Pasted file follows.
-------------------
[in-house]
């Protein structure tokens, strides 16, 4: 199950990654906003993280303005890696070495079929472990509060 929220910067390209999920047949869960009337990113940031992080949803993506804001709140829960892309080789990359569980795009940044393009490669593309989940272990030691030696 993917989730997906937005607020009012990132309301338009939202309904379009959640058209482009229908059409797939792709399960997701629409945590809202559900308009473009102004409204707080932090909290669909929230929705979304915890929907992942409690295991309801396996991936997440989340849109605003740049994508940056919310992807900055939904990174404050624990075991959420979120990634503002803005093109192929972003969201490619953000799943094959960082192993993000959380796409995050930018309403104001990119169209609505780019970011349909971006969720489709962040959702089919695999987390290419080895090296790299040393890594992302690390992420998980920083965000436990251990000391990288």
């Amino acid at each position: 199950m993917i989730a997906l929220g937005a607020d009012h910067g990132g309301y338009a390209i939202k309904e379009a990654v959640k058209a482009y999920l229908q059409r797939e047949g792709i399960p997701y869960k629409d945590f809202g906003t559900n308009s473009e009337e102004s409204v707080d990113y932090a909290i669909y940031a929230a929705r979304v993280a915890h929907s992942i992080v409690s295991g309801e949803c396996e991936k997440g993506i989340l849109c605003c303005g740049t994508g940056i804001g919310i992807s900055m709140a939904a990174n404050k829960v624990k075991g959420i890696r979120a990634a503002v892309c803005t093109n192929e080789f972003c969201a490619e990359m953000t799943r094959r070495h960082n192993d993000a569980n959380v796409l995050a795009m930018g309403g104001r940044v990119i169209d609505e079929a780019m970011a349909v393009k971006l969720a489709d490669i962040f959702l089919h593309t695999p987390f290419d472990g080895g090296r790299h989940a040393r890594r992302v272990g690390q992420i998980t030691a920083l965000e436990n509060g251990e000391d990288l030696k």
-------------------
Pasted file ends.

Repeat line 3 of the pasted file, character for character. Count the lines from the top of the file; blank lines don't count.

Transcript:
């Amino acid at each position: 199950m993917i989730a997906l929220g937005a607020d009012h910067g990132g309301y338009a390209i939202k309904e379009a990654v959640k058209a482009y999920l229908q059409r797939e047949g792709i399960p997701y869960k629409d945590f809202g906003t559900n308009s473009e009337e102004s409204v707080d990113y932090a909290i669909y940031a929230a929705r979304v993280a915890h929907s992942i992080v409690s295991g309801e949803c396996e991936k997440g993506i989340l849109c605003c303005g740049t994508g940056i804001g919310i992807s900055m709140a939904a990174n404050k829960v624990k075991g959420i890696r979120a990634a503002v892309c803005t093109n192929e080789f972003c969201a490619e990359m953000t799943r094959r070495h960082n192993d993000a569980n959380v796409l995050a795009m930018g309403g104001r940044v990119i169209d609505e079929a780019m970011a349909v393009k971006l969720a489709d490669i962040f959702l089919h593309t695999p987390f290419d472990g080895g090296r790299h989940a040393r890594r992302v272990g690390q992420i998980t030691a920083l965000e436990n509060g251990e000391d990288l030696k």